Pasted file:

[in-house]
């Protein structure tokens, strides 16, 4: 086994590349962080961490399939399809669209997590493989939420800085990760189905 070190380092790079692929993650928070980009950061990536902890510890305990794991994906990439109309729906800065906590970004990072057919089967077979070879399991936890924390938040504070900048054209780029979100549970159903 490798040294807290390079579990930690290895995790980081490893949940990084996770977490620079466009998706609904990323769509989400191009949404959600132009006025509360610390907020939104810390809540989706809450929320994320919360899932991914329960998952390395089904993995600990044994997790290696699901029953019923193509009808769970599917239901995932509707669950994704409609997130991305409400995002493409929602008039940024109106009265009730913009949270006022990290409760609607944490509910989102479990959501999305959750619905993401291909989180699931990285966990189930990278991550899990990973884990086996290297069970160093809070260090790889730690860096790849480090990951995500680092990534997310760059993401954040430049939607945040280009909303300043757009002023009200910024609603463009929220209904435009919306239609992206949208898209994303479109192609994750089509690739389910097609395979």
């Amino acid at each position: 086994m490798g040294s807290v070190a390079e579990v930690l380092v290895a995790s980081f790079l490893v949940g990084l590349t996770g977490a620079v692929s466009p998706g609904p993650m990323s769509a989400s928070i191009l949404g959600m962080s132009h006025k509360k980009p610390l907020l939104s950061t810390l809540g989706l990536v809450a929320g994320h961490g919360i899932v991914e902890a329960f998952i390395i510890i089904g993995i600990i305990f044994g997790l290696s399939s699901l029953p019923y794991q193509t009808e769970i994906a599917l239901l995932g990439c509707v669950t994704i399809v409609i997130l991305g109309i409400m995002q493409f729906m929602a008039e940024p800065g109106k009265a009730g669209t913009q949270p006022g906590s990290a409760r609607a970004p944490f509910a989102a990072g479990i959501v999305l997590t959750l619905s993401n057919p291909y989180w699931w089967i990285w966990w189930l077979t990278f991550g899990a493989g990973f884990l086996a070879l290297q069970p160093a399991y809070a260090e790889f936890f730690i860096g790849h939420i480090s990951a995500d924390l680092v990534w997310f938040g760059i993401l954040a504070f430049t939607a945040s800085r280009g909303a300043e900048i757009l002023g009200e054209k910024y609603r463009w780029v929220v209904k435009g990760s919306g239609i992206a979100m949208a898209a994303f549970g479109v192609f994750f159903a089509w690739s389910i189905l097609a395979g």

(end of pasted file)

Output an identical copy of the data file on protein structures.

[in-house]
């Protein structure tokens, strides 16, 4: 086994590349962080961490399939399809669209997590493989939420800085990760189905 070190380092790079692929993650928070980009950061990536902890510890305990794991994906990439109309729906800065906590970004990072057919089967077979070879399991936890924390938040504070900048054209780029979100549970159903 490798040294807290390079579990930690290895995790980081490893949940990084996770977490620079466009998706609904990323769509989400191009949404959600132009006025509360610390907020939104810390809540989706809450929320994320919360899932991914329960998952390395089904993995600990044994997790290696699901029953019923193509009808769970599917239901995932509707669950994704409609997130991305409400995002493409929602008039940024109106009265009730913009949270006022990290409760609607944490509910989102479990959501999305959750619905993401291909989180699931990285966990189930990278991550899990990973884990086996290297069970160093809070260090790889730690860096790849480090990951995500680092990534997310760059993401954040430049939607945040280009909303300043757009002023009200910024609603463009929220209904435009919306239609992206949208898209994303479109192609994750089509690739389910097609395979």
């Amino acid at each position: 086994m490798g040294s807290v070190a390079e579990v930690l380092v290895a995790s980081f790079l490893v949940g990084l590349t996770g977490a620079v692929s466009p998706g609904p993650m990323s769509a989400s928070i191009l949404g959600m962080s132009h006025k509360k980009p610390l907020l939104s950061t810390l809540g989706l990536v809450a929320g994320h961490g919360i899932v991914e902890a329960f998952i390395i510890i089904g993995i600990i305990f044994g997790l290696s399939s699901l029953p019923y794991q193509t009808e769970i994906a599917l239901l995932g990439c509707v669950t994704i399809v409609i997130l991305g109309i409400m995002q493409f729906m929602a008039e940024p800065g109106k009265a009730g669209t913009q949270p006022g906590s990290a409760r609607a970004p944490f509910a989102a990072g479990i959501v999305l997590t959750l619905s993401n057919p291909y989180w699931w089967i990285w966990w189930l077979t990278f991550g899990a493989g990973f884990l086996a070879l290297q069970p160093a399991y809070a260090e790889f936890f730690i860096g790849h939420i480090s990951a995500d924390l680092v990534w997310f938040g760059i993401l954040a504070f430049t939607a945040s800085r280009g909303a300043e900048i757009l002023g009200e054209k910024y609603r463009w780029v929220v209904k435009g990760s919306g239609i992206a979100m949208a898209a994303f549970g479109v192609f994750f159903a089509w690739s389910i189905l097609a395979g």